Some mornings, 18-month-old Jenika cried to be picked up and could not walk until the afternoon. She sat on the couch for hours and as the day went by she would gradually start acting like the toddler that she was.
Her parents noticed her strange behaviour and doctor visits led to more questions as no one could figure out what was wrong with the little girl.
Eventually after visiting more doctors and spending a week in Montreal with specialists, Jenika had a diagnosis of juvenile arthritis - a form of childhood arthritis with no known cause or cure that already affected more than five joints in her growing body.
Now, eleven years later, Jenika is 13 years old and has good days and bad days. On good days, she keeps up with her friends and younger brother. On bad days her arms tire from the simple task of washing her hair and laying in bed with Molly, her lovable cat, is the most Jenika can do.
“I wish that people understood that even if they can’t see anything physically wrong with me that the disease is still very real,” Jenika describes. “I have to deal with pain and needles and doctors. A lot.”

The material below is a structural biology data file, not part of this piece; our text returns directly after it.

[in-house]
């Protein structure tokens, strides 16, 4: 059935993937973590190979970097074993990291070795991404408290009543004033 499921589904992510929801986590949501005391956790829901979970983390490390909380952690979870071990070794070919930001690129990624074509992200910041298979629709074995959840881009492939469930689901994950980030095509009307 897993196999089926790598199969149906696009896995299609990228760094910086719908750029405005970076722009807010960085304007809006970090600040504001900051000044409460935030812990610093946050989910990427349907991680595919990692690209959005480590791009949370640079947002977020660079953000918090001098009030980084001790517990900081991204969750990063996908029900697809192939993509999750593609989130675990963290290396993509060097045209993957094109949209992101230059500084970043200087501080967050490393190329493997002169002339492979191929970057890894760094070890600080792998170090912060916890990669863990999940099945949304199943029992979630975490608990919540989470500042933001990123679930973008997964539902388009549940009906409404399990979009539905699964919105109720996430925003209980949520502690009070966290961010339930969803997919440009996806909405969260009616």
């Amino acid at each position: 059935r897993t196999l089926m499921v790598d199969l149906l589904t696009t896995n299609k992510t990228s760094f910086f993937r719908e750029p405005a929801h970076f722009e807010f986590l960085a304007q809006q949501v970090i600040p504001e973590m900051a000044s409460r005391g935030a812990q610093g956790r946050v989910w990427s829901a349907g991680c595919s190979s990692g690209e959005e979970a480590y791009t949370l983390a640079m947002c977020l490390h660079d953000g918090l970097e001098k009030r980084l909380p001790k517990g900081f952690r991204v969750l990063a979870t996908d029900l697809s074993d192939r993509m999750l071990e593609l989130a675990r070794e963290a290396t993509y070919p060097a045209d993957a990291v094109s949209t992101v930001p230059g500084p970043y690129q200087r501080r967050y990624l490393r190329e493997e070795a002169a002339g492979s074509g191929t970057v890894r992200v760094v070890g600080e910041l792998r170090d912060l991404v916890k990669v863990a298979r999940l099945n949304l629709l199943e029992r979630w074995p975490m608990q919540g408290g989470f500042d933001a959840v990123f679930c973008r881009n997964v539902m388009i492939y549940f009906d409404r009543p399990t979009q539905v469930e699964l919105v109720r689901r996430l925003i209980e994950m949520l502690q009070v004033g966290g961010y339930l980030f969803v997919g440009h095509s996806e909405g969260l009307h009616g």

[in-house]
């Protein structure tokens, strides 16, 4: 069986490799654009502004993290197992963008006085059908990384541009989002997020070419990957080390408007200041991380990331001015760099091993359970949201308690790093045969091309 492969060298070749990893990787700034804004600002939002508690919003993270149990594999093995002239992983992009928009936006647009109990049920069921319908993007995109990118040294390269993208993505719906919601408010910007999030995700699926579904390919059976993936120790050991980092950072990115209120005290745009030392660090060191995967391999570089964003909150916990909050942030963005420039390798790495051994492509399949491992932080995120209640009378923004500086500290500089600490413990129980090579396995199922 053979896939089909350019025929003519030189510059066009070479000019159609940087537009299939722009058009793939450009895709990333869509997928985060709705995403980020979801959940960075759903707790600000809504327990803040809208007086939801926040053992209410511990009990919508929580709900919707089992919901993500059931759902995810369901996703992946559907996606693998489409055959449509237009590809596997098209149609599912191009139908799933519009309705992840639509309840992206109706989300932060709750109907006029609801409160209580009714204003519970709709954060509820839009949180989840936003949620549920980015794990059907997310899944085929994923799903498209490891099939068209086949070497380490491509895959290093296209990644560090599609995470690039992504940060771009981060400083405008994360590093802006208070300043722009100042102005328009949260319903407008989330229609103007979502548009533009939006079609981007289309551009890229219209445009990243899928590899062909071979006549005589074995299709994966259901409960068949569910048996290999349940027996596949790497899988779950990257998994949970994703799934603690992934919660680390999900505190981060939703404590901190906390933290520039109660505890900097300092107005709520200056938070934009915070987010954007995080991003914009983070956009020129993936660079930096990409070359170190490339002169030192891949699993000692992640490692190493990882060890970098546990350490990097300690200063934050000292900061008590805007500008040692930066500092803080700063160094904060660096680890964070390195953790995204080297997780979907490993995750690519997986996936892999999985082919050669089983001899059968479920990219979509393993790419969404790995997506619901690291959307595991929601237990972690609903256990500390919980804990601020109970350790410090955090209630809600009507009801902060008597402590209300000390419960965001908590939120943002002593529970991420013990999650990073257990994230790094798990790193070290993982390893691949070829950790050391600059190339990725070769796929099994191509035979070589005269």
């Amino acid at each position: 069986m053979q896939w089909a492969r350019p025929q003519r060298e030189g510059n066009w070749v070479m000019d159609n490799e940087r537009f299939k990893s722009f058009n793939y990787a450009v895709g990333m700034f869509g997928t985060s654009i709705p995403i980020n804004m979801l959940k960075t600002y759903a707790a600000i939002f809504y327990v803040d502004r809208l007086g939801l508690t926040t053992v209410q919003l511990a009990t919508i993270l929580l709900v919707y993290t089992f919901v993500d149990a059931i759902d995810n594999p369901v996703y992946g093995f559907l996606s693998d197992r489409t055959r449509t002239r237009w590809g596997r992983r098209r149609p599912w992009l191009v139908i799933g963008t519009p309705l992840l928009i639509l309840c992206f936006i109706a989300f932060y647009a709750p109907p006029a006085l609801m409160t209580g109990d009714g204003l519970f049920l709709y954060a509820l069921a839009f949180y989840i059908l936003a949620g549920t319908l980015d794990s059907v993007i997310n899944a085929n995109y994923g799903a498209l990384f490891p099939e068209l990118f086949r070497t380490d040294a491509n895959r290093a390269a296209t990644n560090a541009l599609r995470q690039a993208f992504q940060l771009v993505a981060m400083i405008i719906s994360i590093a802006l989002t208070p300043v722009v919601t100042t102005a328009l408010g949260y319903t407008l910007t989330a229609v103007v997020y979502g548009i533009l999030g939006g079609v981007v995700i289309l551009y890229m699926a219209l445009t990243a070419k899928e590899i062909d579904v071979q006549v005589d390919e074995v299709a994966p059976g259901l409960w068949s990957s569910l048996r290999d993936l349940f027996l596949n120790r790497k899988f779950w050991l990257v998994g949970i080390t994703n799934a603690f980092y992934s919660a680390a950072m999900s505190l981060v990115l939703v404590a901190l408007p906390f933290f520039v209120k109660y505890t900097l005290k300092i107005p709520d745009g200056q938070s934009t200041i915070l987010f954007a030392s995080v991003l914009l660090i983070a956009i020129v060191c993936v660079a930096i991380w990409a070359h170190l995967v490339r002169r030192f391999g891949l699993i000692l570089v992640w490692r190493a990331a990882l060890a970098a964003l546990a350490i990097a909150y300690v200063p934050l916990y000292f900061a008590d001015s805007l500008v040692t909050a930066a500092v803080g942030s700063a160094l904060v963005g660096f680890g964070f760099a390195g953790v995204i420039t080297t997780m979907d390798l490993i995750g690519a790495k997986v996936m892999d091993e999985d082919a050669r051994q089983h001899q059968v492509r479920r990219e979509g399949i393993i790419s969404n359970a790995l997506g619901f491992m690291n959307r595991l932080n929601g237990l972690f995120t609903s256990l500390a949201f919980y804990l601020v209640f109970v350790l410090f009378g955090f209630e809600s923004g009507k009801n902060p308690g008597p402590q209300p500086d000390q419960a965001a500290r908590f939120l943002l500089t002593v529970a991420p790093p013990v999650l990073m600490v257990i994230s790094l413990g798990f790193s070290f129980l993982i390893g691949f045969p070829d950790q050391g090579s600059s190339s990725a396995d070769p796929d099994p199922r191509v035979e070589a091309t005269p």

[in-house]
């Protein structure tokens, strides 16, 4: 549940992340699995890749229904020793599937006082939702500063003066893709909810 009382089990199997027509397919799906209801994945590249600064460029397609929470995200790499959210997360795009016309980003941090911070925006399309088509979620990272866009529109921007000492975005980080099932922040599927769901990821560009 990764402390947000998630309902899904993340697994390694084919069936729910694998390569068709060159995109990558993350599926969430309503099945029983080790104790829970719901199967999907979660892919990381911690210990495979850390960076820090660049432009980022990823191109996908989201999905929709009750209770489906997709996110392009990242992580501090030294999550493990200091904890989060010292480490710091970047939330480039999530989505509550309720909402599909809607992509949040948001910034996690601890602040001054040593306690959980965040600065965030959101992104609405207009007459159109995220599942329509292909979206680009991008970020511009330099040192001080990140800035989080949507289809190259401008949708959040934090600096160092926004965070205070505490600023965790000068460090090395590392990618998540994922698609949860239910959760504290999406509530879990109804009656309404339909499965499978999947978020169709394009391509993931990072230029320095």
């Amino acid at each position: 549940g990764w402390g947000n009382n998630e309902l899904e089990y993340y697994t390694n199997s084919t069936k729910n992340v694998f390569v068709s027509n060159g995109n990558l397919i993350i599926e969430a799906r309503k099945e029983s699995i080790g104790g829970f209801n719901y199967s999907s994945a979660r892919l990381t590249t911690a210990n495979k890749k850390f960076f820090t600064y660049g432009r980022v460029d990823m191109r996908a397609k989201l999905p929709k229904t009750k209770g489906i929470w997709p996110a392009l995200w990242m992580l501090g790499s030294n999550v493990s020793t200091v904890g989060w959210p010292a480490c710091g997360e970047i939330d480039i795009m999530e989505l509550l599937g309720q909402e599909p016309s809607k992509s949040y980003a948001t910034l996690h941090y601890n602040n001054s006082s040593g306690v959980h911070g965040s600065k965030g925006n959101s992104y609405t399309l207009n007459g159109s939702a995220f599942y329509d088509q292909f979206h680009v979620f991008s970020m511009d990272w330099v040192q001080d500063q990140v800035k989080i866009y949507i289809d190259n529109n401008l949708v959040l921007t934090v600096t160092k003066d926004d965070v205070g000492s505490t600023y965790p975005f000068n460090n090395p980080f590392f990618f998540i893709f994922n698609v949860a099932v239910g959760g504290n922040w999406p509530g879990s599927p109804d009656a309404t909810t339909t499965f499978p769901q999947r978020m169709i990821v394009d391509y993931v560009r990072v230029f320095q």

For a young girl with a chronic illness, Jenika tends to be a little slower in activities and is not as active as her friends even though she always tries her best. She loves to read, draw and play music on her keyboard.
While Jenika feels lucky to have a support team in her family and friends who understand the pain she faces everyday – there is still lots for people to learn about children living with juvenile arthritis. Perhaps nothing illustrates this quite as well as the day Jenika went to school with a note describing her condition and was still asked to run laps with the other students.
So Jenika has accepted the torch and will be the Walk Hero at The Arthritis Society’s Walk to Fight Arthritis at Mapleton Park in Moncton on Sunday June 4th. Now that Jenika is older, she feels it is important to use this opportunity to make everyone aware of arthritis and its effects on the lives of those living with the disease.
“Young people with arthritis might think that no one understands or that they’re alone, but they are not. There are people all across the world that understand and have the same thing,” explains Jenika. “That’s why it’s important to do the Walk.”
Join Jenika and her team on June 4th to take steps toward an arthritis-free future. Register today!